Degree Granting Department
Vinay K. Gupta, Ph.D.
John T. Wolan, Ph.D.
Norma Alcantar, Ph.D.
pnipam, microgels, gold nanoparticles, molecular imprinting, interpenetrated networks
Detection of trace elements such as organic contaminants, explosive residues, and
metal ions is an intellectually challenging task in science and engineering. It is also a
topic of increasing importance due to its impact on society and the environment.
Designing molecularly imprinted materials is one of the most promising approaches to
explore sensing and detection applications. “Stimuli-sensitive” polymer materials are
ideal candidates for these imprinted sensors as they are able to respond to changes in their
environment and can be tailored by cross-linking the polymer chains. The responses can
be amplified and transduced into measurable signals due to macromolecular properties
provided by the use of a polymer. The purpose of the research in this project is to
combine organic polymers with inorganic constituents to tailor the binding properties and
the responses of the composite material for detection of metals ions in aqueous solutions.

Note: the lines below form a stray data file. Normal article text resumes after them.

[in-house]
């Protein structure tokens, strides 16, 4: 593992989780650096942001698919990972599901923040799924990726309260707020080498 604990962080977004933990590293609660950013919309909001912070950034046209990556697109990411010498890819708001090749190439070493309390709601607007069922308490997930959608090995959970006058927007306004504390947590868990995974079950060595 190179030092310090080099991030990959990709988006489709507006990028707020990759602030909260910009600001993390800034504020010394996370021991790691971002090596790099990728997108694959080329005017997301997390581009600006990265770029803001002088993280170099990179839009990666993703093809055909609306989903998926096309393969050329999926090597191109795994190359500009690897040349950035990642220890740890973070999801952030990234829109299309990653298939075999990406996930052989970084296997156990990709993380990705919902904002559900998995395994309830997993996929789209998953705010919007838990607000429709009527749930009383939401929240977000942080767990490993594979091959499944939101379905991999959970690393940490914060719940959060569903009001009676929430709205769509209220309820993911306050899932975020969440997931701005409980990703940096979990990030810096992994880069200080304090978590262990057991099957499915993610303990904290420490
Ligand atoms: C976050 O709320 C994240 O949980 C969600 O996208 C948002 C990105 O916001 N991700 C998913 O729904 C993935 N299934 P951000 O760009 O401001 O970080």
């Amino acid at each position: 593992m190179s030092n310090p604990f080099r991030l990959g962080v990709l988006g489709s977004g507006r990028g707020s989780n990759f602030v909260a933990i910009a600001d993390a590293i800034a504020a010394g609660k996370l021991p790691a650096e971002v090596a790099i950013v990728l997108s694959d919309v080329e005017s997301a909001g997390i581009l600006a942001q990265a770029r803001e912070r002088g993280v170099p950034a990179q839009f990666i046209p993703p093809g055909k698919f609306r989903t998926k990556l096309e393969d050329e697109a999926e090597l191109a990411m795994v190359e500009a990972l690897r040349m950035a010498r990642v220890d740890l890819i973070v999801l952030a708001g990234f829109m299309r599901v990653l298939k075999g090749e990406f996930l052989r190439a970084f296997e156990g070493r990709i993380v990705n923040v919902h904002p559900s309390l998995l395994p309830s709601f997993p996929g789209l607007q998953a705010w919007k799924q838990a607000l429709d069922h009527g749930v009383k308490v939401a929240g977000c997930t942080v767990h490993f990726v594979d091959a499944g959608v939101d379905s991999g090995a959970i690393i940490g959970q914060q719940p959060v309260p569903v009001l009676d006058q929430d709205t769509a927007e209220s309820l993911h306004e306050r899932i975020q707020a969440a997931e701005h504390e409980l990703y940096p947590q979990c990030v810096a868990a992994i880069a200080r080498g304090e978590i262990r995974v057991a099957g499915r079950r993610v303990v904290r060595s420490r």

The research, here, is based on a thermally responsive polymer such as poly(Nisopropylacrylamide)
(PNIPAM), which exhibits a well-known reversible volume phase
transition in aqueous media around approximately 32°C. Combining cross-linked
microgels formed from PNIPAM and its copolymers with gold nanoparticles (GNP)
imparts the composite material with optical properties such as intense visible absorption
due to the unique surface plasmon absorption of these small nanoparticles. The use of
copolymers allows incorporation of functional groups, such as carboxylic acid, that are
potential sites for binding metal ions. Cross-linking of the metal ion binding polymer
imprints the metal ion in the PNIPAM microgel network.
this research, design of the composite material was investigated using
copolymers of NIPAM and acrylic acid (AA), copolymers of NIPAM and glycidyl
methacrylate (GMA), and interpenetrating networks of PNIPAM and PAA. A broad
spectrum of polymerization conditions were studied such as changes in cross-linking
density as well as changes in the synthetic procedure. Techniques such as turbidometry,
ultraviolet visible spectroscopy (UV-VIS), transmission electron microscopy (TEM), and
dynamic light scattering (DLS) were employed to characterize the microgels as well as
their composites with GNP. Preliminary investigation of imprinting the microgels with
heavy metal ions such as copper was also performed. The novel polymer-metal
nanocomposites explored here will serve as an important contribution for the current
ongoing research efforts in designing materials in the nano-scale capable of sensing and
detecting metal ions in solution with high selectivity.
Scholar Commons Citation
Chaparro, Dayling L., "Novel Polymer-Metal Nanocomposites for Applications in Detection and Sensing" (2007). Graduate Theses and Dissertations.